For easy recognition of the items on a coat of arms, and hence the quick identification of the owner, bold simple shapes are best. Hence, simple geometric shapes are often used for this purpose 10A Complete Guide to Heraldry, A.C. Fox-Davies, Bonanza (re-print of 1909 Edition), New York, 1978, P146xz`, and the annulet is a good example, being a circular ring of any colour. They also appear interlaced or one within the other, both of which are very pleasing additions. Wade believes that these were one of the symbols of ancient pilgrims. 11The Symbolisms of Heraldry, W. Cecil Wade, George Redway, London, 1898 P19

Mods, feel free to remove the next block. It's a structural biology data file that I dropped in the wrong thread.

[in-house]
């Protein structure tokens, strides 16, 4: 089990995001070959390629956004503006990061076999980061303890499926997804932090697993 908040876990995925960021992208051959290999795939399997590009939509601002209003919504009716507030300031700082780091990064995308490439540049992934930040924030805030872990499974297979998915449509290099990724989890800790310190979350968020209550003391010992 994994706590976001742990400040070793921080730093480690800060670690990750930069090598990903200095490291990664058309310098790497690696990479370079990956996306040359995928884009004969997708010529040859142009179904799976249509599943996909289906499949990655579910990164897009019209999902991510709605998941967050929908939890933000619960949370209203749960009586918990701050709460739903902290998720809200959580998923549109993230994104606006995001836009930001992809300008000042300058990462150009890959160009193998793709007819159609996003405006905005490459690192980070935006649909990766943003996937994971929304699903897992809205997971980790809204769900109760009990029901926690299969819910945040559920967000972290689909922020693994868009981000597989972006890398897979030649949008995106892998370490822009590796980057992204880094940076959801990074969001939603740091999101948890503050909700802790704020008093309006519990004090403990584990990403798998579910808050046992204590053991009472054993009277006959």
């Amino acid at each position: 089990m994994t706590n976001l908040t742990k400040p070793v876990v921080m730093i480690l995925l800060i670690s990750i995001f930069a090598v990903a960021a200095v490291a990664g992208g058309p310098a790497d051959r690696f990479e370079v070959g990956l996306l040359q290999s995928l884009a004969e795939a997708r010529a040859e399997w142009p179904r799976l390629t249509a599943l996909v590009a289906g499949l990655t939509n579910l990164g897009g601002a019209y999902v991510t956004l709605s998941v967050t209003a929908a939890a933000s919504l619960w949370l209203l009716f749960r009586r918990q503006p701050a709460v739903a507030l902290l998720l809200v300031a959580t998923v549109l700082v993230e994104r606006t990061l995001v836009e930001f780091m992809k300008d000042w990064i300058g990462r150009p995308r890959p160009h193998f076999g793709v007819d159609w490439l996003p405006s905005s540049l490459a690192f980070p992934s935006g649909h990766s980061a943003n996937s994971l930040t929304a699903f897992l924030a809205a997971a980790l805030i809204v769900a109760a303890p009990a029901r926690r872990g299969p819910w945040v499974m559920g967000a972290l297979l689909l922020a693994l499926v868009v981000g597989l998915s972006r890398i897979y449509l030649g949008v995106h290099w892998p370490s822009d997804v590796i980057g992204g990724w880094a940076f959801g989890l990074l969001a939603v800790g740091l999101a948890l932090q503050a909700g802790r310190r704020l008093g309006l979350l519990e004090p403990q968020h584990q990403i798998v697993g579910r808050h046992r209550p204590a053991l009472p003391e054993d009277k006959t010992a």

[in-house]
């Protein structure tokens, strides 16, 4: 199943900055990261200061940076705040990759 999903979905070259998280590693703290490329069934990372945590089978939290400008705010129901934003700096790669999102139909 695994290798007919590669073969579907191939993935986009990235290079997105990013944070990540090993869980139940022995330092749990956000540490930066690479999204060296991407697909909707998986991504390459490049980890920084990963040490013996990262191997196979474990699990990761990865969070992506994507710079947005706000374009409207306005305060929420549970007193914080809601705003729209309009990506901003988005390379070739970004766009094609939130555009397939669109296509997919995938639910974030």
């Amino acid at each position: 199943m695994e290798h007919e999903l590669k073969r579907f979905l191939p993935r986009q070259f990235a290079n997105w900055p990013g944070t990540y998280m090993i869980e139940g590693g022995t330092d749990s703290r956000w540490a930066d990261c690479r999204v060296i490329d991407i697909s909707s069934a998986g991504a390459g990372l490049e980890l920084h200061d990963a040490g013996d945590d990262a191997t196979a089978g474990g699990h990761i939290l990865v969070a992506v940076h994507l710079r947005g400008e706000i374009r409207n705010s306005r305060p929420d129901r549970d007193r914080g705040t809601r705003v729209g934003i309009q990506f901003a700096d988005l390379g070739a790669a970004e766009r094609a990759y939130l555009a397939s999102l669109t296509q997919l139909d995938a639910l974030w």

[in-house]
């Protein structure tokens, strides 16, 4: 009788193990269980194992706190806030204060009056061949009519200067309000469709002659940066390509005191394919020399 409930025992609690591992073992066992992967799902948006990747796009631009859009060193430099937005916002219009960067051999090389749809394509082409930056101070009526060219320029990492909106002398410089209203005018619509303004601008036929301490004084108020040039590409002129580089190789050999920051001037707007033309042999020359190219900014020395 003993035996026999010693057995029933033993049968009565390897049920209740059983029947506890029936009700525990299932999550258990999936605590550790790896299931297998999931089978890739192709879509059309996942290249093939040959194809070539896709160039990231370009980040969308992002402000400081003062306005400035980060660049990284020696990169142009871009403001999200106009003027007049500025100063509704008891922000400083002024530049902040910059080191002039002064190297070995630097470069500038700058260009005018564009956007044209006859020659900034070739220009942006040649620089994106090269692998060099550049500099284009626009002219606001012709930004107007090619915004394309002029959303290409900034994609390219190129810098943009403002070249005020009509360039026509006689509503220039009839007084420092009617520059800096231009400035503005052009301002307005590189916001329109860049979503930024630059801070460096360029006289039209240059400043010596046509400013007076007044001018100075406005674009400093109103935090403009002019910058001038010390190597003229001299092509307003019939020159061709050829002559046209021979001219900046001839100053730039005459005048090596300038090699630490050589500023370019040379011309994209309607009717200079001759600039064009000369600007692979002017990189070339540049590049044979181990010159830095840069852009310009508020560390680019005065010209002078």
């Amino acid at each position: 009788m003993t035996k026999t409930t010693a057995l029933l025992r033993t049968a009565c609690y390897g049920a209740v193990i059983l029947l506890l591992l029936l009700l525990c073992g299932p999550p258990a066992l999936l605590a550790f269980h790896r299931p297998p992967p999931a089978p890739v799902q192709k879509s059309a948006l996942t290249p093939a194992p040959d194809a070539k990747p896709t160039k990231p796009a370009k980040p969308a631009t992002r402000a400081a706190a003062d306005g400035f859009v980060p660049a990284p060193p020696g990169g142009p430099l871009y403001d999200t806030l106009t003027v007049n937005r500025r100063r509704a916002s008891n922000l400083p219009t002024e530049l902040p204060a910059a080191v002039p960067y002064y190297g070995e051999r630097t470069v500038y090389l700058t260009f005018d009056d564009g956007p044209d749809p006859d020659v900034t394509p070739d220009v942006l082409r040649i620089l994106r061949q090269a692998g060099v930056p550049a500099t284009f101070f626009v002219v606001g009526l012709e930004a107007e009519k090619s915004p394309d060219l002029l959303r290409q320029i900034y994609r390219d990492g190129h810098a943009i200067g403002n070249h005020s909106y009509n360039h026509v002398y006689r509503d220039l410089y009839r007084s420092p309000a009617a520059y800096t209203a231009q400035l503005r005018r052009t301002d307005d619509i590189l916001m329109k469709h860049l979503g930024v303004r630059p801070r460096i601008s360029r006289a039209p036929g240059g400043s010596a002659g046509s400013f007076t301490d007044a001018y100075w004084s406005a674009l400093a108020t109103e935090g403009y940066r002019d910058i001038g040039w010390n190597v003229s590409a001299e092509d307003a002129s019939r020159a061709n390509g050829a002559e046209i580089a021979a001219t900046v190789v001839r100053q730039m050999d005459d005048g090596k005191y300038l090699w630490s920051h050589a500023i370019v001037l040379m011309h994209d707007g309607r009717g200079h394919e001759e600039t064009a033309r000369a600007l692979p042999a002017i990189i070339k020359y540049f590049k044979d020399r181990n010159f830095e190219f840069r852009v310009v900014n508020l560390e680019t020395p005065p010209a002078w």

In the mediaeval period there was no real percieved difference between real and mythical animals, after all, much of the world remained unknown and who was to say what strange and magical creatures existed in distant lands? As heraldry developed a whole menagerie of imagined creatures 12Understanding Signs & Symbols – Heraldry, S. Oliver & G. Croton, Quantum, London, 2013, P164 came into being, and their various representations became more or less standardised in form and appearance. The serpent Is a typical example of a mythical creature, as real to a person of the middle ages as dogs, cats and elephants are to us today.